Marie Curie Europe

TC5: Vibration Testing, Identification of Linear and Nonlinear Systems

TC5: Vibration Testing, Identification of Linear and Nonlinear Systems 

A training course coordinated by Jean-Claude Golinval, Gaëtan Kerschen, Guido De Roeck
time:   July 6-10, 2009
location: University of Liege, Belgium


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Aim of the course
The demand for enhanced and reliable performance of vibrating structures in terms of weight, comfort, safety, noise and durability is ever increasing while, at the same time, there is a demand for shorter design cycles, longer operating life, minimization of inspection and repair needs, and reduced costs. With continual interest to expand the performance envelope of structures at ever increasing speeds, there is the need for designing lighter, more flexible, and consequently, more nonlinear structural elements. It follows that the demand to utilize nonlinear (or even strongly nonlinear) structural components is increasingly present in engineering applications.

 

In the theory of mechanical vibrations, mathematical models -termed structural models- are helpful for the analysis and the understanding of the dynamic behavior of the structure being modeled. Experimental testing and system identification play a key role because they help the structural dynamicist to reconcile numerical predictions with experimental investigations. The term ‘system identification’ is sometimes used in a broader context in the technical literature and may also refer to the extraction of information about the structural behavior directly from experimental data, i.e., without necessarily requesting a model. Here, system identification refers to the development (or the improvement) of structural models from input and output measurements performed on the real structure using vibration sensing devices. 
 
Linear system identification is a discipline that has evolved considerably during the last 30 years. Modal parameter estimation -termed modal analysis- is indubitably the most popular approach to performing linear system identification in structural dynamics. The model of the system is known to be in the form of modal parameters, namely the natural frequencies, mode shapes and damping ratios. The popularity of modal analysis stems from its great generality; modal parameters can describe the behavior of a system for any input type and any range of the input. Numerous approaches for modal parameter identification have been described in details in TC3.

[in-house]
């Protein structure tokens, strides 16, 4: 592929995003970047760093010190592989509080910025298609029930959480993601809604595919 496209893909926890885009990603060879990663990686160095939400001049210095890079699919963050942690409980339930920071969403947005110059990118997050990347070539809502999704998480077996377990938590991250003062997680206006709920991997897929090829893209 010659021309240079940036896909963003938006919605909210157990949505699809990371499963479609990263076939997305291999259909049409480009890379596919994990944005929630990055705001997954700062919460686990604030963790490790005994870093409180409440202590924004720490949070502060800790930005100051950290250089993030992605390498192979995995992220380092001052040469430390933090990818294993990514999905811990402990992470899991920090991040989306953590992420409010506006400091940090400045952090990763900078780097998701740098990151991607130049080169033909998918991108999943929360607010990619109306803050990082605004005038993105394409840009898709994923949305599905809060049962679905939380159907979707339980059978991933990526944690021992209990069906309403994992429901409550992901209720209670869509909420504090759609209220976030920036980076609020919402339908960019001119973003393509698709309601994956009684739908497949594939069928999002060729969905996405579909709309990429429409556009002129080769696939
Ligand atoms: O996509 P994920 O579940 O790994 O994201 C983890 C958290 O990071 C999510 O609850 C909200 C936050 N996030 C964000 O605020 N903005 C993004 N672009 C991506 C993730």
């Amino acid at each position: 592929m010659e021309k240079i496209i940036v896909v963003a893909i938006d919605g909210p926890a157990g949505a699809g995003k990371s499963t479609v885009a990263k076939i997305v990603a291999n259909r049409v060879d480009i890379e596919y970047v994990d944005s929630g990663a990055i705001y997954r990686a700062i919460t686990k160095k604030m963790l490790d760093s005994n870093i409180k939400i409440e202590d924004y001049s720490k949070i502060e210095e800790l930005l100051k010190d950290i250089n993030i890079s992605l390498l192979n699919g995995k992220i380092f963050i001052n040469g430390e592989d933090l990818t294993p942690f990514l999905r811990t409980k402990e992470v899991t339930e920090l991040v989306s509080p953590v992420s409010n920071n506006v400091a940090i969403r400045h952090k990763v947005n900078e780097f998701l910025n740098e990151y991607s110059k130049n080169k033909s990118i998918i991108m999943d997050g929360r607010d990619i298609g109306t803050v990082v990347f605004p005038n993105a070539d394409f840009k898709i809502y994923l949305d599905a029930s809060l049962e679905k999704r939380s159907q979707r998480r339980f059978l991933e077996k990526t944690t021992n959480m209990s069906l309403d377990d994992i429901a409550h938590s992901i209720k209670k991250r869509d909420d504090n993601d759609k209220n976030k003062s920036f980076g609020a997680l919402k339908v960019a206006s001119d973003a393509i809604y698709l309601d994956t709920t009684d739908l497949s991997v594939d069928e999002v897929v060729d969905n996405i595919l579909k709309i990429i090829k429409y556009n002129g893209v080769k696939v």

The basic principles that apply to a linear system and that form the basis of modal analysis are no longer valid in the presence of nonlinearity. In addition, even weak nonlinear systems can exhibit extremely interesting and complex phenomena which linear systems cannot. These phenomena include jumps, bifurcations, saturation, subharmonic, superharmonic and internal resonances, resonance captures, limit cycles, modal interactions and chaos. 
 
The theory of nonlinear dynamics has received considerable attention in TC1, TC2 and TC4. The motivation behind TC5 is threefold. First, it is meant to provide a concise point of departure for researchers and practitioners alike wishing to assess the current state of the art in the identification of nonlinear structural models. Second, the course intends to review several methods that have been proposed in the technical literature and to highlight some of the reasons that prevent these techniques from being applied to complex structures.